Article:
By securing a bid to host the 2012 Super Bowl, Indianapolis is also benefiting from significant construction projects, infrastructure improvements, and logistic strategies with a decided increase in designers’ community involvement. Across the planning process, architects and designers have been called upon for their expertise as the city prepares for what is arguably the biggest event in its history outside of the annual Indianapolis 500 race.
As part of the Sustainable Sites Initiative (SITES) pilot program—an interdisciplinary effort of the American Society of Landscape Architects, the Lady Bird Johnson Wildflower Center at the University of Texas at Austin, and the United States Botanic Garden—$12.8 million is being directed to reconfiguring Georgia Street, the main thoroughfare that connects the Indiana Convention Center and Conseco Fieldhouse. The change has reconfigured the path with broader sidewalks and a 30-foot-wide brick median that defines the Super Bowl Village, which will support local business and various forms of entertainment.
The multi-disciplinary design team of Crawford, Murphy & Tilly, Inc.; Ration Architects, Inc.; Infrastructure Engineering; SchneiderEngineering; Heapy Engineering, Shrewsberry and Associates, and CDM, are all Indiana-based firms involved in the planning process for Georgia Street. Through their combined efforts, the street now has a rainwater infiltrationchamber that redistributes rainwater into the ground, effectively protecting the city’s sewers, as well as a rainwater capture system to reduce potable water use.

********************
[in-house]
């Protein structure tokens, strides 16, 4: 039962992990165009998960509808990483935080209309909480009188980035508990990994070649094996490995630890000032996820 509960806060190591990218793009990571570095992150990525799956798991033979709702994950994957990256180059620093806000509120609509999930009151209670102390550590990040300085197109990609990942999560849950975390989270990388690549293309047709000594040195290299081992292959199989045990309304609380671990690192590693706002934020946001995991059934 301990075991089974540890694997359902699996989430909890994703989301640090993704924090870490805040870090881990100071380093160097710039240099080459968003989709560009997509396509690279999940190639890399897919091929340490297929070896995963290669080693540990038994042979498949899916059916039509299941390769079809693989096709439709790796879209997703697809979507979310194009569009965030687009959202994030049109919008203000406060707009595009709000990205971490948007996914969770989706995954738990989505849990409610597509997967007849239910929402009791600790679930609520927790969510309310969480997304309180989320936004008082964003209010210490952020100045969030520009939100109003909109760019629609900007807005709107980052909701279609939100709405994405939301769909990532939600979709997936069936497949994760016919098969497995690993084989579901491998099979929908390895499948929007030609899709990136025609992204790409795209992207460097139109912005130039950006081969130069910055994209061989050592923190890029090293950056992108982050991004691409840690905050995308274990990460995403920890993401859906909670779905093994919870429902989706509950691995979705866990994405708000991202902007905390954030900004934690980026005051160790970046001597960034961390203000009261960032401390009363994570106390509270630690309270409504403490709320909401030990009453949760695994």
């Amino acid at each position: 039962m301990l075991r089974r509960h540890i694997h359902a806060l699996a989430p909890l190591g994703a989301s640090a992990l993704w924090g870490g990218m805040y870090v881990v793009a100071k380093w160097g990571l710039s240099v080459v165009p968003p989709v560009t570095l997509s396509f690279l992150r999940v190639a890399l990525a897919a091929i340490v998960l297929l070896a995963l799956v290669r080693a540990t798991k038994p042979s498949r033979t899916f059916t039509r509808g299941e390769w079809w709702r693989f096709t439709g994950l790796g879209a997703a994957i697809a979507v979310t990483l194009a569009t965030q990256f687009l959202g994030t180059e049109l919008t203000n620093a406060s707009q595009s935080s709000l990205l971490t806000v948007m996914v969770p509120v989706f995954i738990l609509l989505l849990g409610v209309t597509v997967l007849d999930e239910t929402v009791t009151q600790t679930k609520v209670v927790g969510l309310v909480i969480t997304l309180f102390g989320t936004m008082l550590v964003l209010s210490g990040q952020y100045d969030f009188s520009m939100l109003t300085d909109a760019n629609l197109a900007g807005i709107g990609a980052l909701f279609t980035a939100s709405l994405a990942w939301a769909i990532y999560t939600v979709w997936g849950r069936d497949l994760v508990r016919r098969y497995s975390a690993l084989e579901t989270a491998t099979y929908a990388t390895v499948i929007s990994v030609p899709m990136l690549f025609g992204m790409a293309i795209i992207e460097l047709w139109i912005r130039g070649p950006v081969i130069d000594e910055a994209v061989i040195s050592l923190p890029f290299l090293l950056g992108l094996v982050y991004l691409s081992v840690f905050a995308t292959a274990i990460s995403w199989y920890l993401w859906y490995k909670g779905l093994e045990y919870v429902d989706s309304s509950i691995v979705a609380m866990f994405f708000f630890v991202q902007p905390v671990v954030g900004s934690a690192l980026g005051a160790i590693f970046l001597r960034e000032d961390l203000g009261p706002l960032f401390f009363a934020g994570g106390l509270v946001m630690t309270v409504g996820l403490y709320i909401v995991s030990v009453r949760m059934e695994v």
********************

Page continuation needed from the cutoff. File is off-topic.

Part of the repurposing efforts are funded by the Super Bowl Legacy Project, in which the NFL funds the host city with $1 million to be matched locally for renovations and social program facility expansions. However, the city of Indianapolis will use these donations to revitalize the east side of its downtown area, encompassing more than 20 neighborhoods. Todate, more than $154 million has been invested in the Indianapolis Near Eastside.
In new construction, HKS of Dallas designed the 70,000-seat Lucas Oil Stadium for the Indianapolis Colts and to host the Super Bowl. Indiana firms A2S04, Browning Day Mullins, Dierdorf, Fink Roberts & Petrie, andMoore Engineers worked with HKS on the stadium design and construction.
A $275 million expansion to the Indiana Convention Center includes a connecting tunnel to Lucas Oil Stadium and to the largest JW Marriott in the world, with 47,000 hotel rooms in 1.5 million square feet, designed by CSO Architects of Indianapolis and HOK.
To learn more about the work of Indianapolis designers and architects, visit www.indianapolissuperbowl.com.